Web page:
The electrospinning technique has been used to fabricate the multilayered scaffolds consisting of microfibrous meshes of PLGA and micro/nano mixed fibrous meshes of PLGA and collagen after optimizing the electrospinning conditions and solution parameters for electrospinning of individual meshes of collagen and PLGA. To enhance the cells adhesion and proliferation on multilayered scaffolds of microfibrous meshes of PLGA, and micro/nano mixed fibrous meshes of PLGA and collagen, the hydroxyapatite as nanorods (nHA) was incorporated into collagen nanofibers. To confirm the shape, size, and distribution of nHA in collagen nanofibers, the TEM images of the scaffolds were recorded as shown in Fig. 6. The TEM images have clearly indicated that the hydroxyapatite particles mostly were in the shape of nanorods with a size variation from 60 to 80 nm in length and 10–20 nm in their diameters (Fig. 6a), and they were distributed randomly in the bulk of collagen nanofibers (Fig. 6b). The shape, size, and distribution of nHA in collagen nanofibers have contributed significantly in controlling the bioactivity of sequentially arranged microfibrous meshes of PLGA with micro/nano mixed fibrous meshes of PLGA and collagen in fabricated multilayered scaffolds as found in the previous study [33]. The 5 wt% solution of collagen in HFIP at a flow rate of 0.5 mL/h without nHA and with 5 wt% nHA has produced nanofibrous meshes. The FE-SEM micrographs (Fig. 6c, d) of nanofibrous scaffolds of collagen have indicated that the diameter of collagen fibers has varied from 200 to 400 nm. The collagen nanofibrous meshes fabricated with 5 wt% solution of collagen and 5 wt% of nHA have shown a random distribution of nHA at the surface and bulk of collagen nanofibers as clear from FE-SEM (Fig. 6d) and TEM micrographs (Fig. 6b).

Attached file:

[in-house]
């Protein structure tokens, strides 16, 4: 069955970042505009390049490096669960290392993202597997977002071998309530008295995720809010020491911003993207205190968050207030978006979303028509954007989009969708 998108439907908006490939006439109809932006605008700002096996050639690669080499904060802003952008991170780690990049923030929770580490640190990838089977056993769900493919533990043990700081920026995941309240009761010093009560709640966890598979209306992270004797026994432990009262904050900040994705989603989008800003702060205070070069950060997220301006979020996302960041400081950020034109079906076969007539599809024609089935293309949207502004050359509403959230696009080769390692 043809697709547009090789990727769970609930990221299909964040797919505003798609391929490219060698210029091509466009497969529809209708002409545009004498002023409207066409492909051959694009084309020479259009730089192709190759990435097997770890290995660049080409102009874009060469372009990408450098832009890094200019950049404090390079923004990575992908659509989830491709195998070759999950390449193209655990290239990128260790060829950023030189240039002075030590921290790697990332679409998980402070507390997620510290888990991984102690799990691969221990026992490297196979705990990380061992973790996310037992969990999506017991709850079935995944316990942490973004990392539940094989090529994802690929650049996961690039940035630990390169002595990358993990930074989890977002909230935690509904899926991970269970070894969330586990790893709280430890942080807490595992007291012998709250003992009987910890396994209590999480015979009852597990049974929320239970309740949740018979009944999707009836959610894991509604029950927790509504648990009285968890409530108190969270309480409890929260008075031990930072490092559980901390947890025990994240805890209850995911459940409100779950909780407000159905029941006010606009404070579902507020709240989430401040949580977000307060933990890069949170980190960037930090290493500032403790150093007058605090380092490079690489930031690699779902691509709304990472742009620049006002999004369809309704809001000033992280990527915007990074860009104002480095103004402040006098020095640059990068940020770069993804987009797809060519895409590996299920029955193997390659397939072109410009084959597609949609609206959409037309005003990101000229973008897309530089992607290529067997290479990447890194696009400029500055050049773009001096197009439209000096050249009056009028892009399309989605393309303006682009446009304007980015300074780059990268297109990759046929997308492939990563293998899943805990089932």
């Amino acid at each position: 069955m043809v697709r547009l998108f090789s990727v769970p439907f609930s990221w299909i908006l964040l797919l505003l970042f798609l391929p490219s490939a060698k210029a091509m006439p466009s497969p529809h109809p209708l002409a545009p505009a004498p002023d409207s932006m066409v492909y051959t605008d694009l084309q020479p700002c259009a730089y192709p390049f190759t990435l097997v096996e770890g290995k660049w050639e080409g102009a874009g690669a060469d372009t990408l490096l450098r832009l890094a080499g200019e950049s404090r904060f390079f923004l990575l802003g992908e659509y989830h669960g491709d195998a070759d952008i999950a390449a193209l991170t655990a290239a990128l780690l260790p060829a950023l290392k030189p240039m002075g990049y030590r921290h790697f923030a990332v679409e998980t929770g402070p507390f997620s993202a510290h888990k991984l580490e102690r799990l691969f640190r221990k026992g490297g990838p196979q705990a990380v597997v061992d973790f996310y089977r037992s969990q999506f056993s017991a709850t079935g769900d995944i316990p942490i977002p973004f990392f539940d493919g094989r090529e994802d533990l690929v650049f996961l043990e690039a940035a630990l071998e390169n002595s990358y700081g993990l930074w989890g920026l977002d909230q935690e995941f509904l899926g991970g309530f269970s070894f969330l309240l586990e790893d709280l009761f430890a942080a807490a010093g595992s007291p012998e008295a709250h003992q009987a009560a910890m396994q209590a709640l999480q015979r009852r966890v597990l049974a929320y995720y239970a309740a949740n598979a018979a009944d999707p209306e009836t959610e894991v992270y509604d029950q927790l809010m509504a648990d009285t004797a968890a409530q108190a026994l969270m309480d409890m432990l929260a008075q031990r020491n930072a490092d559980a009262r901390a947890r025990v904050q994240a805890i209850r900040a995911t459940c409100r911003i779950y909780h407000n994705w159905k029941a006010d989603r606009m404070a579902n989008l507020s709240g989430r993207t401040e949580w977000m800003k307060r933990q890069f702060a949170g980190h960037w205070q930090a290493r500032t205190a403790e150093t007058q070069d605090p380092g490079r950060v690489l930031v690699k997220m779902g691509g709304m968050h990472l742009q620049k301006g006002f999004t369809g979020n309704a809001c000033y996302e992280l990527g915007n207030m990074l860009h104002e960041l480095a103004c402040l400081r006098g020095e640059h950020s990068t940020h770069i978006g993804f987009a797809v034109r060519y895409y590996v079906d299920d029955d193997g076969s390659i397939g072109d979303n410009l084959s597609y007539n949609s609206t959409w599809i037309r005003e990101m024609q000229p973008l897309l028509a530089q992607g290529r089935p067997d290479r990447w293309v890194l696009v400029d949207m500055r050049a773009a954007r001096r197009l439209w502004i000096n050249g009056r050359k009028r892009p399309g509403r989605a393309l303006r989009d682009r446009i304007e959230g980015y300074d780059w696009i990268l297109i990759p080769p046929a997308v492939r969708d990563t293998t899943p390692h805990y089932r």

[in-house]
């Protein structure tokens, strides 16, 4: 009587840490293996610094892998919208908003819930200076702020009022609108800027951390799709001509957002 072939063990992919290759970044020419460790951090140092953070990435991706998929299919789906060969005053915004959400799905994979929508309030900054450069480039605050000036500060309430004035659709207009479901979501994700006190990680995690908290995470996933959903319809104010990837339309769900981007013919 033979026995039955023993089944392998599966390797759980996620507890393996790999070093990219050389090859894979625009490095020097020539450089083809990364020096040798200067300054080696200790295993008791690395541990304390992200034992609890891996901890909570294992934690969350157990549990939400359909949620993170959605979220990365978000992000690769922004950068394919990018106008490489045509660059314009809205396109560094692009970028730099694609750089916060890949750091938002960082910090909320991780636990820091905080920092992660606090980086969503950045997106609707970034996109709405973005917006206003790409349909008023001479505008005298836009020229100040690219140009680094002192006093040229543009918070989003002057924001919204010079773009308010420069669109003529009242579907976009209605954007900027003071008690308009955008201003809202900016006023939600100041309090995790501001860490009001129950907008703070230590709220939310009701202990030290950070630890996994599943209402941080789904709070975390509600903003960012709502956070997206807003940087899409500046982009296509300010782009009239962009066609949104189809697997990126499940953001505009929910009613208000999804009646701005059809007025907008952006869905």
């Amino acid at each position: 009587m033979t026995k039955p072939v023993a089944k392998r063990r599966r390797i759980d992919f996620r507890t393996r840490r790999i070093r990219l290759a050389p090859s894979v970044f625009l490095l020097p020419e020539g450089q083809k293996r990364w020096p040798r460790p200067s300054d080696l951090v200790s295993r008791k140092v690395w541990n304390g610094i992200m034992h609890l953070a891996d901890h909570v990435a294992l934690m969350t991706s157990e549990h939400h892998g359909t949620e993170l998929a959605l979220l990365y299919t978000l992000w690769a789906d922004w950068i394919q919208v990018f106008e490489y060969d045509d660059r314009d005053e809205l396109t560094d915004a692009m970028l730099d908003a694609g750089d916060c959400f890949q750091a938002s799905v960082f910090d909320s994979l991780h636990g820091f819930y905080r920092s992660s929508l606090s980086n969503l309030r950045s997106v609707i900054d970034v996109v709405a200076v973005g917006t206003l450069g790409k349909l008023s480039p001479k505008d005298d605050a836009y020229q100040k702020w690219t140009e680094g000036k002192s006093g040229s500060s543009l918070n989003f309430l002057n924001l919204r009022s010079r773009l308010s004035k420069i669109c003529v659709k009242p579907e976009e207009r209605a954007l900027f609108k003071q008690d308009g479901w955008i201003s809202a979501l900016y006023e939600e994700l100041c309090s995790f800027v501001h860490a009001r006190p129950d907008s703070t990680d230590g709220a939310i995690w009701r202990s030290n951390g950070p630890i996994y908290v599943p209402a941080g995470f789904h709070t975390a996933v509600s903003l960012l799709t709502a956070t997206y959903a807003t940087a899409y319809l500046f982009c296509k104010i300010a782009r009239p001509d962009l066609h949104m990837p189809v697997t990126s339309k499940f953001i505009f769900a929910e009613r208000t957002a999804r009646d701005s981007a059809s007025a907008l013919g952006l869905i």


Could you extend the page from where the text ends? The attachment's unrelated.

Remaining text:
Figure 6
Fig. 6

TEM images of hydroxyapatite nanorods (a) and their dispersion in collagen fiber (b). SEM micrographs of PLGA (c) and Col-HA (d)